How many families have you seen? + lists of insect, plant, and vertebrate families of the world

Hey y’all, I wanted to share the product of a fun recent project of mine and talk about exploring nature by looking for new higher taxonomic groups, ie., not just looking for new species. It might be niche but I bet there are others here who find it fun as well!

I love seeing new species, and I especially like seeing species in taxonomic families I had never seen before. Exploring the natural world at the family level, and higher taxonomic levels too, can be very rewarding! Looking for different families is fun to me personally because by focusing on them you are going to encounter a lot of unique evolutionary history. For example, by prioritizing finding all the insect families in California, rather than every ground beetle species in California, you might encounter more variety of form and function (although both ways are very fun)! Finding families is also often more attainable than trying to see every species in a group. For example, you’ll never be able to see all the bird species in the world, but you might actually be able to see all ~250 bird families (if you have a big budget for travel)…

So with this interest in seeing lots of different taxonomic families, especially of bugs, plants, and vertebrates, I wanted to make a list of all the families I had NOT seen so I could learn more about them and seek them out!

Note that you can’t quite do this using the iNaturalist taxonomy, since a good number of rare families are missing from the iNat taxonomy. For example, the obscure louse family Somaphantidae is valid according to Psocodea Species File, but isn’t on iNat. So, I used more complete taxonomic sources, Catalog of Life (for bugs and verts) and APG IV (for plants), to create lists of all the currently valid insect, plant, and vertebrate families of the world. I also added their common names, if they have one, based on a variety of sources – this is nice for me since I have little knowledge of many of these groups, like fishes. I also want to gradually (but slowly, lol) add a distribution column.

Here are the lists, in the form of formatted google sheets:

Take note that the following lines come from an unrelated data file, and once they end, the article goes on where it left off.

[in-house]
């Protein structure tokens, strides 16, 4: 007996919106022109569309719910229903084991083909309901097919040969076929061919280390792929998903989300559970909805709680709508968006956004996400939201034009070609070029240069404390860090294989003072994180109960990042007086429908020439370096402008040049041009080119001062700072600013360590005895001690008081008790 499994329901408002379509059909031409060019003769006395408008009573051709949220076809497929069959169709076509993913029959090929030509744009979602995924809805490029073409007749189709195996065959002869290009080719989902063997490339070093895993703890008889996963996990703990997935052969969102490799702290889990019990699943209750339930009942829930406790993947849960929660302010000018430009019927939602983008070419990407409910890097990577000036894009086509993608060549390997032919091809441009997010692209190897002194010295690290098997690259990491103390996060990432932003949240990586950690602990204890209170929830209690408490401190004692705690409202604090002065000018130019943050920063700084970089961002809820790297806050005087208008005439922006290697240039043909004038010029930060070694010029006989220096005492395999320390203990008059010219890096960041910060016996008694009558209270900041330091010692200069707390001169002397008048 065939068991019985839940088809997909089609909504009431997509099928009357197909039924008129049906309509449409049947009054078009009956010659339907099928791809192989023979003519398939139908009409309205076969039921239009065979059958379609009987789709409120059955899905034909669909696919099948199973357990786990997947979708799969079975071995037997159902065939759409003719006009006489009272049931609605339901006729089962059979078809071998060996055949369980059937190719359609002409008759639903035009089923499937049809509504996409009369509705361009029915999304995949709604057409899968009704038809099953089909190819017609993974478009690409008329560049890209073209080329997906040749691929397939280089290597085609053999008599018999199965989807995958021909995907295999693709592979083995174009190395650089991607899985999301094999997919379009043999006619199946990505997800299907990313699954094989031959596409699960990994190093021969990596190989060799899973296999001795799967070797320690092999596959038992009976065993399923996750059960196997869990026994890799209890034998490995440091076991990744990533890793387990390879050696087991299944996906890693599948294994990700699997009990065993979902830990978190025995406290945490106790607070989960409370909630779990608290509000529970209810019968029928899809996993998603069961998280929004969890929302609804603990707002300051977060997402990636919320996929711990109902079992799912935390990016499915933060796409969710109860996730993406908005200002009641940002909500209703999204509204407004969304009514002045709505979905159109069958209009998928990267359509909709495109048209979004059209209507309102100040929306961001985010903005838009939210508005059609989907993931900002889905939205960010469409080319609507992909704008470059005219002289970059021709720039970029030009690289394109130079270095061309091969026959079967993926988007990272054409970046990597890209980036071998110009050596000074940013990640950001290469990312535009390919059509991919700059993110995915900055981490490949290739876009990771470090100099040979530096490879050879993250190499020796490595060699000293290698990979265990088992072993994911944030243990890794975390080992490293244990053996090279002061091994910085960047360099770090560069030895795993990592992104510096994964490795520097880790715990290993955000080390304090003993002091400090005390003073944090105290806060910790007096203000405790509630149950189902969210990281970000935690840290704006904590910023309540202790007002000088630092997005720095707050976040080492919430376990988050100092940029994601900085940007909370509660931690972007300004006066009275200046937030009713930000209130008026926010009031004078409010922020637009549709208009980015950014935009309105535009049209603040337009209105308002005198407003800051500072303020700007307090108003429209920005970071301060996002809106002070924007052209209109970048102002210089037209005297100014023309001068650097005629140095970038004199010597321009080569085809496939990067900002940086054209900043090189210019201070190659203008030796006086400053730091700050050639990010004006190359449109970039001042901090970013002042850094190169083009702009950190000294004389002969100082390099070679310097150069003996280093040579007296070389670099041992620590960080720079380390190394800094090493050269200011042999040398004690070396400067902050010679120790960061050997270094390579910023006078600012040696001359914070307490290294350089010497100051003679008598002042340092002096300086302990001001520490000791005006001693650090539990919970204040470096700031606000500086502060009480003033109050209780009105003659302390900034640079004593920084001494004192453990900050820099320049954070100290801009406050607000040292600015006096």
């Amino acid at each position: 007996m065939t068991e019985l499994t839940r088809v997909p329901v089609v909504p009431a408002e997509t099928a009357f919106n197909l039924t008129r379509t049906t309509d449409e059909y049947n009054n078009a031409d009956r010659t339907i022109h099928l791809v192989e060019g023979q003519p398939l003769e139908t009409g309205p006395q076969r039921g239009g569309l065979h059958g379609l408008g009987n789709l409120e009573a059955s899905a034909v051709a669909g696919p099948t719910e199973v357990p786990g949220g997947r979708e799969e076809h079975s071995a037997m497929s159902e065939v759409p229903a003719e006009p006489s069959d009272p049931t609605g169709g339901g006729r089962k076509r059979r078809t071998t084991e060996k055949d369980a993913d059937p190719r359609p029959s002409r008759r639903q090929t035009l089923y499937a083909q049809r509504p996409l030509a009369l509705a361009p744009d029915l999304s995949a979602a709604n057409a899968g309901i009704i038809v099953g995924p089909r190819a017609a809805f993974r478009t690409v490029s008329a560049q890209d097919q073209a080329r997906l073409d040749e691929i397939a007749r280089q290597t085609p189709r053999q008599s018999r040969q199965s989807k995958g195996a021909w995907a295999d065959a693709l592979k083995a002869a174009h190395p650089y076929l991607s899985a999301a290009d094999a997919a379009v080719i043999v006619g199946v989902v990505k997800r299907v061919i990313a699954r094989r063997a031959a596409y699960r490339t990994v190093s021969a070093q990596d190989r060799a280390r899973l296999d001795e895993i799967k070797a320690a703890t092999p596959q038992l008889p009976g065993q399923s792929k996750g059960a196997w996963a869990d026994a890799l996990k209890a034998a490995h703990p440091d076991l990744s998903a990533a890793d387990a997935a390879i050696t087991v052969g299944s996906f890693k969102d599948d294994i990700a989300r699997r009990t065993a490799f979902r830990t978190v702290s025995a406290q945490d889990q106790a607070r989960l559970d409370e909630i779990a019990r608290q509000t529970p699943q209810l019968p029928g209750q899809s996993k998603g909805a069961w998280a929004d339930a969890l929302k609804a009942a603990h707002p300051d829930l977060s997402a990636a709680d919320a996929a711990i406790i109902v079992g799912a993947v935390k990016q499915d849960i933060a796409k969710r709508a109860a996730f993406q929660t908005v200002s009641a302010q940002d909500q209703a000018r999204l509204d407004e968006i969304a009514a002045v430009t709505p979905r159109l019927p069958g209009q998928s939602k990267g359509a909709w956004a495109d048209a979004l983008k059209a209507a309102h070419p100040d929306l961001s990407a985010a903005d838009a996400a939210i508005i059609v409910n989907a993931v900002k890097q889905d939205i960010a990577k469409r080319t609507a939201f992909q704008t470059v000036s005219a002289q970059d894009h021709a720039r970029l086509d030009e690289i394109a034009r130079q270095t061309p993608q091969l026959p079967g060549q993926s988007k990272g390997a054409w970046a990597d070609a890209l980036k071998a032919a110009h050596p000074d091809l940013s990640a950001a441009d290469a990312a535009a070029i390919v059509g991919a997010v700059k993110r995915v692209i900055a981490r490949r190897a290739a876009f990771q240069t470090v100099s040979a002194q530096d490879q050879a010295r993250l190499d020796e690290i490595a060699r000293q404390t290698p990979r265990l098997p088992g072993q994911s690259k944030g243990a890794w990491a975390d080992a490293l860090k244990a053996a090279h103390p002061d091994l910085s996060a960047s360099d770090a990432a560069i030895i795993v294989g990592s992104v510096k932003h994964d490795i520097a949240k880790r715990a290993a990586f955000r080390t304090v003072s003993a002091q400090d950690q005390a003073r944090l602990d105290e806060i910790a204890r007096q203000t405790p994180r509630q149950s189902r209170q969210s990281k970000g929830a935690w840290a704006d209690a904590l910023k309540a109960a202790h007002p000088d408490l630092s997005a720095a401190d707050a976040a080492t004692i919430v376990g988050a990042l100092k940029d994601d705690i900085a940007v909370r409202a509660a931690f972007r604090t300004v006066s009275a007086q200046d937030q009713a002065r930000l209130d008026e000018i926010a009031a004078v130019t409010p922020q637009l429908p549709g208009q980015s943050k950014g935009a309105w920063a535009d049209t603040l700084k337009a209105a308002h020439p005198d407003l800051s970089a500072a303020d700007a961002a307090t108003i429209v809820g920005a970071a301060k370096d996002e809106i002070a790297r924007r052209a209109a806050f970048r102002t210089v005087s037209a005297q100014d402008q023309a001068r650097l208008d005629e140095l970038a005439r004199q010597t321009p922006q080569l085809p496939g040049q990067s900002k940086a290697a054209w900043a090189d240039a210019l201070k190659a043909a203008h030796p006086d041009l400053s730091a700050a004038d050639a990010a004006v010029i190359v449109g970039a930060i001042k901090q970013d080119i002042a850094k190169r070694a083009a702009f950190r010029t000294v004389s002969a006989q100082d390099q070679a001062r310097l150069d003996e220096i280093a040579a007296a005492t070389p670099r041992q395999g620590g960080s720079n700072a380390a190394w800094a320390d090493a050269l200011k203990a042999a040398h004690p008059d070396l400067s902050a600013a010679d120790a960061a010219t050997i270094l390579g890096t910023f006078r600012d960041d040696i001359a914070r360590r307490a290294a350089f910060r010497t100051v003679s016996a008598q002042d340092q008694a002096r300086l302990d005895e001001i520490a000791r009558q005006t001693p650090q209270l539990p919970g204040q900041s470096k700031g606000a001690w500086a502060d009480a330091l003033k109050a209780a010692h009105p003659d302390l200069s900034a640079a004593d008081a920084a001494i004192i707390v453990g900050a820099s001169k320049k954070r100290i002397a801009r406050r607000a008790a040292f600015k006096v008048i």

You can do some fun things with these lists (to use, just duplicate them into your own account or download them as spreadsheets):

  1. You can tally up the families you’ve seen and the percent you’ve seen. This is the first thing I did, feel free to share below! Warning though: it will take a while if you do it manually!
  2. You can explore how truly diverse and bizarre many groups are, e.g. the eye-opening diversity of the 500+ fish fishes was something that especially amazed me.
  3. You can research the families you haven’t seen, so you can keep an eye out for them in the future! By knowing an organism exists, you greatly increase your chances of seeing it. Plus I’m sure there are many other possible uses!

Everyone has different ways of exploring the natural world, so if this approach doesn’t appeal to you, that’s great – keep doing what you’re doing :) But if it does seem fun, good luck finding new families!

5 Likes

If you ever happen to vacation in the Dominican Republic, keep an eye out for palmchats – they represent a monotypic family, Dulidae, endemic to the one island. And you don’t have to go into remote places, either – anywhere in the countryside where there are royal palms, there will be flocks of them.

2 Likes

Would love to see them! As well as two other endemic families, Calyptophilidae (Chat-tanagers) and Phaenicophilidae (Hispaniolan tanagers).

There’s also a website/community that focuses solely on bird families: http://www.birdfamiliesoftheworld.com

I love that… I did something similar for myself but not as advanced. Would love one of these for the spider families as well… will probably just quickly do those by hand :-)

1 Like

I spent my time today filling in the Bug-table…

Have seen 233 families… much room to improve :-)
Made me also appreciate even more what those Coleopterists, Heteropterists and Lepidopterists can do… wow… what huge groups that are!

3 Likes

In case anyone isn’t aware, it’s possible to count families in the Dynamic Lifelist

Yes, I do know, but it does not show the ones missing so easy

I think that a complete list of plant families would have a Gerald-like effect.

Congrats on 233, that’s a lot! I think spiders would be the next one I would do. Platnick’s Spiders of the World: a Natural History is a great overview of the families if you don’t have it already.

1 Like